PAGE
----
Sunday, June 19, 2011

Face Casting

My cast face

During the week of classes after the encaustic conference at Castle Center for the Arts in Truro, I was pleased to take Kim Bernard's post-conference workshop on casting wax from plaster molds. I intend to write a post on that workshop showing how the plaster molds were made, but I neglected to take photos of the cast wax objects that were produced. I'm hoping that I will be able to get those photos to make the posts complete, but in the meantime, I thought I would show you my experience with having my face cast in plaster during the class.

These photos were all taken by April Nomellini with my iphone. She did a great job documenting the process, as you will see. (Here's a link to a site showing April's work and I also showed April with the work she made in my Mixed Media and Encaustic class.)

I was feeling a bit leary as Kim placed towels around my neck

I had never had my face cast before and thought I would like to give it a try when Kim asked for a volunteer. Whether I would be able to stay still enough and not laugh or speak during the process was questionable, but I decided to go for it.

Applying vaseline - especially to eyebrows and eyelashes

The first step is to coat the face well with vaseline as a release agent so that the plaster can be removed from skin and hair more easily.

Plaster gauze cut in strips

This process uses the material from which casts for broken bones were previously made before new processes were developed. Small strips of plaster-coated gauze are cut and soaked in water just before applying.

Kim was very good about keeping the plaster out of my hair

Notice the neat edge she put on the mask

The application took maybe 10 minutes and then I had to wait for another 5 minutes or so -- and all that time I had to stay still and not smile, frown or otherwise move my facial muscles. And I had the worst itch on my upper lip!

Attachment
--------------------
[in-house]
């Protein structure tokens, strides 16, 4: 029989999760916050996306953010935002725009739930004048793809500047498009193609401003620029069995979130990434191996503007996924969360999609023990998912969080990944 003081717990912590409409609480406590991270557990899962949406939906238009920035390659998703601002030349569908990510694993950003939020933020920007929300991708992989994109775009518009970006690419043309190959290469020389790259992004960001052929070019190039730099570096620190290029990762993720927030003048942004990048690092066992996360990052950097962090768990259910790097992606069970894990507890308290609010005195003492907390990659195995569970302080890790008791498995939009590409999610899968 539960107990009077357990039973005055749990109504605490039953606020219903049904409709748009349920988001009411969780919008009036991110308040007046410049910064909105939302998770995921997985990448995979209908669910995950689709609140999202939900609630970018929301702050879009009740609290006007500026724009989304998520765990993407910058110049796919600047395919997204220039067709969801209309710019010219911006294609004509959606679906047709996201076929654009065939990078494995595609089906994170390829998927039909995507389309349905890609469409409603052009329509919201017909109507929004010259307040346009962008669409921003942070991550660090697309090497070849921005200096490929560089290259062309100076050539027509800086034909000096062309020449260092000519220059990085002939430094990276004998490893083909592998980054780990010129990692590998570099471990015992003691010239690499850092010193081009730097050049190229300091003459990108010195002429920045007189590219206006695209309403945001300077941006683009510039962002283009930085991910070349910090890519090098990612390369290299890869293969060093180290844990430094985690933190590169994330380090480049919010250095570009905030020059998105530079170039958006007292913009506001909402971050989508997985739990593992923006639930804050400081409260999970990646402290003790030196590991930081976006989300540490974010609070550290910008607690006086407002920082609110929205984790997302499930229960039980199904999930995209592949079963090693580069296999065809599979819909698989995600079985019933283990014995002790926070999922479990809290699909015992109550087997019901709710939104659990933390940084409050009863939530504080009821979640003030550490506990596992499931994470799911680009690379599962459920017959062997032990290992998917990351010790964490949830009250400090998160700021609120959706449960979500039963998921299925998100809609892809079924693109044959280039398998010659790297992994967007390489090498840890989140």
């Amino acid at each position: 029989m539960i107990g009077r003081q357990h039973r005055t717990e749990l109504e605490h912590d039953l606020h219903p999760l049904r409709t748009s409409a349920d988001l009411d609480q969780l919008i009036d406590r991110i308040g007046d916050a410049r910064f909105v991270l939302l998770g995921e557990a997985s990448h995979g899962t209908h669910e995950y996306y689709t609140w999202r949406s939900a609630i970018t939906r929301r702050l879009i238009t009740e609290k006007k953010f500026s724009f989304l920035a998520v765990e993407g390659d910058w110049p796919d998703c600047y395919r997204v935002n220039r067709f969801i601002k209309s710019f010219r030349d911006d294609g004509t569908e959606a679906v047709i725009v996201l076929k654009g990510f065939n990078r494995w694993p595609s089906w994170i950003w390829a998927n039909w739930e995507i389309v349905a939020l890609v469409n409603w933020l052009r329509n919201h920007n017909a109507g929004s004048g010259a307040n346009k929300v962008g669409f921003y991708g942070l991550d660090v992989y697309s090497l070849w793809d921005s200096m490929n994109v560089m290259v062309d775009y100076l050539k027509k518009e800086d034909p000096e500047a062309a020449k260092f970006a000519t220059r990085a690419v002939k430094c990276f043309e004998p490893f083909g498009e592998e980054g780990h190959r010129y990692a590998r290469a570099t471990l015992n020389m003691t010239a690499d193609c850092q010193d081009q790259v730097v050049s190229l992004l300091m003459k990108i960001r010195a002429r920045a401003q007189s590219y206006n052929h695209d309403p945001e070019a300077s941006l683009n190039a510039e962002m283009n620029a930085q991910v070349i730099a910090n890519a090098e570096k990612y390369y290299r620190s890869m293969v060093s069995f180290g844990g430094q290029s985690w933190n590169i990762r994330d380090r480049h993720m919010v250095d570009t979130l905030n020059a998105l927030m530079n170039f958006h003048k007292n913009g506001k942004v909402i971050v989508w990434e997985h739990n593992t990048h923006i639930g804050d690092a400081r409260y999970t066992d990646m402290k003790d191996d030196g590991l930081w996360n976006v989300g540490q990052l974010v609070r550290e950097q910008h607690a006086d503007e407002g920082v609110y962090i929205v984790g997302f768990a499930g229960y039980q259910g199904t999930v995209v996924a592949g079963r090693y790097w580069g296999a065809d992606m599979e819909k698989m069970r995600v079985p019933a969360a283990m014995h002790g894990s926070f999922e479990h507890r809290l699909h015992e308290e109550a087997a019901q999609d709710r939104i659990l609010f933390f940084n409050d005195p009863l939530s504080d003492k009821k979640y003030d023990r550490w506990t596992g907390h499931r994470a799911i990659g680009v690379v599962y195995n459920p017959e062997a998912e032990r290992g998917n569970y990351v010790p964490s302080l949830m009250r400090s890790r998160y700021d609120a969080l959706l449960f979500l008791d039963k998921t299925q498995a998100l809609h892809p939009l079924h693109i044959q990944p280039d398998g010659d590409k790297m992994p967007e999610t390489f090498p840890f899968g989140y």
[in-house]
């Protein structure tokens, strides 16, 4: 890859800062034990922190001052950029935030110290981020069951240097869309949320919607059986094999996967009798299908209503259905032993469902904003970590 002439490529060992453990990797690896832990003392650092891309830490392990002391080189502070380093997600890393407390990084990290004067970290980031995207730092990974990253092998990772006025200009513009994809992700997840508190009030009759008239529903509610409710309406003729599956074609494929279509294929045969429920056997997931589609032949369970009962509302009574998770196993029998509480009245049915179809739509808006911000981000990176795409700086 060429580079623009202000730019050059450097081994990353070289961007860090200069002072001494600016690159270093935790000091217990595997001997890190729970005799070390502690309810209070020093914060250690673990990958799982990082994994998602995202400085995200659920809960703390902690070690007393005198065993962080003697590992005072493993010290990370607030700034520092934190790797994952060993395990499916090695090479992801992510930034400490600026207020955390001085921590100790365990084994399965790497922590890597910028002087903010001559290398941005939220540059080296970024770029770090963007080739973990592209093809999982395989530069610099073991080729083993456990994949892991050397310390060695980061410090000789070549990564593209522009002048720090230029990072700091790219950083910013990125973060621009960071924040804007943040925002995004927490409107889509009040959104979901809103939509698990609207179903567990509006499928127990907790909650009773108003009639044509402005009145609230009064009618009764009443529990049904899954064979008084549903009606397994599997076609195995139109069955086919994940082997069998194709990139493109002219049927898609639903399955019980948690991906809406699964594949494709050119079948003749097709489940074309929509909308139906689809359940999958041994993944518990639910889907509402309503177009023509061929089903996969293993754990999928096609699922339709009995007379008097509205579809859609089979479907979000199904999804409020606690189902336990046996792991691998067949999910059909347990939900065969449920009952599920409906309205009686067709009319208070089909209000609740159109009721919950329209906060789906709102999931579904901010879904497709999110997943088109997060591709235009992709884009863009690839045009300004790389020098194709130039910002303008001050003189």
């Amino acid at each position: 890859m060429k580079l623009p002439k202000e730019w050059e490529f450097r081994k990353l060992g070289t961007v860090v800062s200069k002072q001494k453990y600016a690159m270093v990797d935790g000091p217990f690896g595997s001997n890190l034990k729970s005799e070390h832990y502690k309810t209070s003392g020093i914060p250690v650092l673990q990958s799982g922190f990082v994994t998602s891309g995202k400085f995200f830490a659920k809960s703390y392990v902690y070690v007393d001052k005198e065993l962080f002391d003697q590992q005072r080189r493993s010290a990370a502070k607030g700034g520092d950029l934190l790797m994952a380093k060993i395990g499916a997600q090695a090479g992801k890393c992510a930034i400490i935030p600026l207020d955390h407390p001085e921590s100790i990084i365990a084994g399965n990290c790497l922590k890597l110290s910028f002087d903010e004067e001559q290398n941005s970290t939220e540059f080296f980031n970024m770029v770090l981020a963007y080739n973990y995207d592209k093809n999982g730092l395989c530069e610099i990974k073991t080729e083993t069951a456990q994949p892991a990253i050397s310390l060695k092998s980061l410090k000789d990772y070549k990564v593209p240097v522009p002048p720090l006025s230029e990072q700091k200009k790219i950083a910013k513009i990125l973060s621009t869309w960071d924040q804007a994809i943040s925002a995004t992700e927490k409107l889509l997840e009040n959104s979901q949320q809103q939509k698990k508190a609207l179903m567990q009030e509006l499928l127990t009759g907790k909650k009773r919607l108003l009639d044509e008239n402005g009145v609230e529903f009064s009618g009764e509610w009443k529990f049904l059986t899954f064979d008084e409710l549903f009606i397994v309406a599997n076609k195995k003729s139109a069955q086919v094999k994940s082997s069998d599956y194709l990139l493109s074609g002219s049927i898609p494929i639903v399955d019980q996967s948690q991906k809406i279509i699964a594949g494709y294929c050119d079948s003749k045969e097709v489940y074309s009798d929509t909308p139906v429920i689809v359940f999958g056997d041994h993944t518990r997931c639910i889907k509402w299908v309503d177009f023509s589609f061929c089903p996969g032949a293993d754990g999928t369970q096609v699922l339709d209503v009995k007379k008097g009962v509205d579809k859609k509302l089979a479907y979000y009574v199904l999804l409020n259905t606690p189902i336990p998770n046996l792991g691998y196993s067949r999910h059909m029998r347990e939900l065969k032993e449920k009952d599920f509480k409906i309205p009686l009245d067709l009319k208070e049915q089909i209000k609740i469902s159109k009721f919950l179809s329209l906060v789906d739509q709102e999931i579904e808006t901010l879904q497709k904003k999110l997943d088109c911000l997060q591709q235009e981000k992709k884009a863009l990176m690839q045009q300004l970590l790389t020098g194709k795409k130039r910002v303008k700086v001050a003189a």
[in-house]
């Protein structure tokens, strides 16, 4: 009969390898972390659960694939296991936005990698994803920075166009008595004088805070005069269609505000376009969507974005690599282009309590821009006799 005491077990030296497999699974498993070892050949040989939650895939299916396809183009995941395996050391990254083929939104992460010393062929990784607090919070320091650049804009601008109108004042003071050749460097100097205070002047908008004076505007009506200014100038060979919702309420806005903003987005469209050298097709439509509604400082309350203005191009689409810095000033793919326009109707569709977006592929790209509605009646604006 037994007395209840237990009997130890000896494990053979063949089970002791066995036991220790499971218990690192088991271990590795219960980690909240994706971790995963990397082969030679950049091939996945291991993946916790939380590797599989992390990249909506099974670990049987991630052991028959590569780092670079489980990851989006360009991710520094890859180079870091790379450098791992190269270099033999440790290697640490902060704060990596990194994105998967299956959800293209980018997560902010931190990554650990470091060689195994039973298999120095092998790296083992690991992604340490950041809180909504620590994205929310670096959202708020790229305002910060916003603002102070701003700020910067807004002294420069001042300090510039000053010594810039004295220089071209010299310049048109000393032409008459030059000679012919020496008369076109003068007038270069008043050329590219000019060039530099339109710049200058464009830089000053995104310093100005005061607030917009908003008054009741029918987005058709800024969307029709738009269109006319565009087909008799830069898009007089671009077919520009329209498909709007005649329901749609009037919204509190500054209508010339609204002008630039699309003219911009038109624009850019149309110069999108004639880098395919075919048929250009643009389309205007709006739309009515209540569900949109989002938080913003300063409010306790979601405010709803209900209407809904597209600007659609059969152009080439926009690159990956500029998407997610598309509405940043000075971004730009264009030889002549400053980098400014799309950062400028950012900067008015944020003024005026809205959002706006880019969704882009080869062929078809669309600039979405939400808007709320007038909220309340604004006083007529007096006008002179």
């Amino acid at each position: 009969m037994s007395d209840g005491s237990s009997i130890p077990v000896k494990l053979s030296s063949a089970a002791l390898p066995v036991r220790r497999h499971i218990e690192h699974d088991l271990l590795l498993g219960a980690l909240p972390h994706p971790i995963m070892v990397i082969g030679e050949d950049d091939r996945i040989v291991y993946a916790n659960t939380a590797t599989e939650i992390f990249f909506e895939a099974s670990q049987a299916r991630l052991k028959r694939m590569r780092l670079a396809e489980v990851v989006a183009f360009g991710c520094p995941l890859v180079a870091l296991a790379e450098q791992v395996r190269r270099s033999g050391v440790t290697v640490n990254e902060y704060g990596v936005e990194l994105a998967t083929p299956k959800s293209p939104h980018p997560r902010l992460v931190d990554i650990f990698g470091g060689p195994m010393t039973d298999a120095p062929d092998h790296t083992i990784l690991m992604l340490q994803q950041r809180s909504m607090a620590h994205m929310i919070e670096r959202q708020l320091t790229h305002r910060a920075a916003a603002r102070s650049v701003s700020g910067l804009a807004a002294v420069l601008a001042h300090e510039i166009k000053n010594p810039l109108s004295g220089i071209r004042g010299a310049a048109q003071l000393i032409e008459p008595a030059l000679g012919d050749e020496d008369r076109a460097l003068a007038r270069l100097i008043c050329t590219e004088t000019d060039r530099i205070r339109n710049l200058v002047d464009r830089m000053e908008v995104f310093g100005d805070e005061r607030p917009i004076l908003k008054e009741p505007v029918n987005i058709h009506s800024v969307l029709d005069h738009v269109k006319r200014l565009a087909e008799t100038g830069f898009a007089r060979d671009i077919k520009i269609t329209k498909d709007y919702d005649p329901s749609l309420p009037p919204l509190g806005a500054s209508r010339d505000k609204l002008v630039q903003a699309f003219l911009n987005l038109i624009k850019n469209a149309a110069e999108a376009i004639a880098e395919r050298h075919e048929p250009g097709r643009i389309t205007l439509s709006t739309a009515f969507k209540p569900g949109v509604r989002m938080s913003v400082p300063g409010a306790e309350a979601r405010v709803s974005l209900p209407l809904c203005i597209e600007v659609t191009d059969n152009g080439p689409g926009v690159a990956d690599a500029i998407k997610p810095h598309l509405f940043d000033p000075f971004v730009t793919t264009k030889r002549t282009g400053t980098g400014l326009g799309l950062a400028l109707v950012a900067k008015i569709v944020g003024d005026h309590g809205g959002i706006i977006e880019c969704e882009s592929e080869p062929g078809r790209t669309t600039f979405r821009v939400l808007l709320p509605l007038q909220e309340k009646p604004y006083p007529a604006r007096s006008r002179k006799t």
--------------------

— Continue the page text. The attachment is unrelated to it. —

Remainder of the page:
I like this image with the large mural of a face in the background.

Can you see that the casting has gotten stiffer?

I was a little worried that this might feel claustrophobic, but it didn't. The plaster just felt cool and wet, a good feeling because it was hot in the shed and the sun was beating down.

Now I am deliberately moving individual facial muscles and I can feel
the cast releasing from them. The cast did not feel hard
on my face. I only knew it had hardened when I felt it with my fingers.
It was an odd sensation to feel it pop off as I moved parts of my face.

And there it is!

Kim is explaining that the outside of the cast has to be built up with more
plaster before it can be used as  a mold.  It should be about an inch thick.

Here is the inside of the cast - complete
with a few real eyelashes and some makeup.

This was quite an experience, and I'd like to complete the process by adding plaster so that I could cast it in wax to see it as a positive image. It does feel kind of strange to be looking at myself this way with no animation and closed eyes. It's actually a little chilling and reminds me of the death masks that used to be cast on corpses. Maybe it will look different in wax. Let's hope so.

A big THANK YOU to Kim for doing such a great job and to April for taking such good photos!


Jane Davies said...

Wow! I remember doing this in art class in junior high school. We used the molds to cast clay. Probably kids can't do this anymore because of all the ADD and ADHD. I can't wait to see the wax casts.

Anonymous said...

Nice post, fun process. You were a terrific guinea pig!

Anonymous said...

Simply put....INSPIRATIONAL!

It looks like a lot of your arty blog. Now following!

Ciao Bella!


Kim Bernard said...

Hey Nancy! I see that while I was away sailing you were busy creating this great post. I will share it with my future casting students as it documents the process so thoroughly. Thanks for being such a great student, volunteering your face and sharing it with your blog followers!